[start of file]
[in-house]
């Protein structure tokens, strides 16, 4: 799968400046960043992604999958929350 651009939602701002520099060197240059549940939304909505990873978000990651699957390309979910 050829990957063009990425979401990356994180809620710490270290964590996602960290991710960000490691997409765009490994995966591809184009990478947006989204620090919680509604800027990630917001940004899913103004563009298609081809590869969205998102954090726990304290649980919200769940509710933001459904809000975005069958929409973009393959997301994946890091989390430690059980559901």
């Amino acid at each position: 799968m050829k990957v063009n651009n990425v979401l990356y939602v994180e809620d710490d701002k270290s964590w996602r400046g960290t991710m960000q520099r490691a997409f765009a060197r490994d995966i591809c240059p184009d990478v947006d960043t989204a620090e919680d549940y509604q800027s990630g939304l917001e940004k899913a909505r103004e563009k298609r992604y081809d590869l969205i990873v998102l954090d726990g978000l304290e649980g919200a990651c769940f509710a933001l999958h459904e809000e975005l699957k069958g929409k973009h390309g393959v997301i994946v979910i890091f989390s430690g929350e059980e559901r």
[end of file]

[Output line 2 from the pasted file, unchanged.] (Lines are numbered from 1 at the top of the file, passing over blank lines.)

């Protein structure tokens, strides 16, 4: 799968400046960043992604999958929350 651009939602701002520099060197240059549940939304909505990873978000990651699957390309979910 050829990957063009990425979401990356994180809620710490270290964590996602960290991710960000490691997409765009490994995966591809184009990478947006989204620090919680509604800027990630917001940004899913103004563009298609081809590869969205998102954090726990304290649980919200769940509710933001459904809000975005069958929409973009393959997301994946890091989390430690059980559901």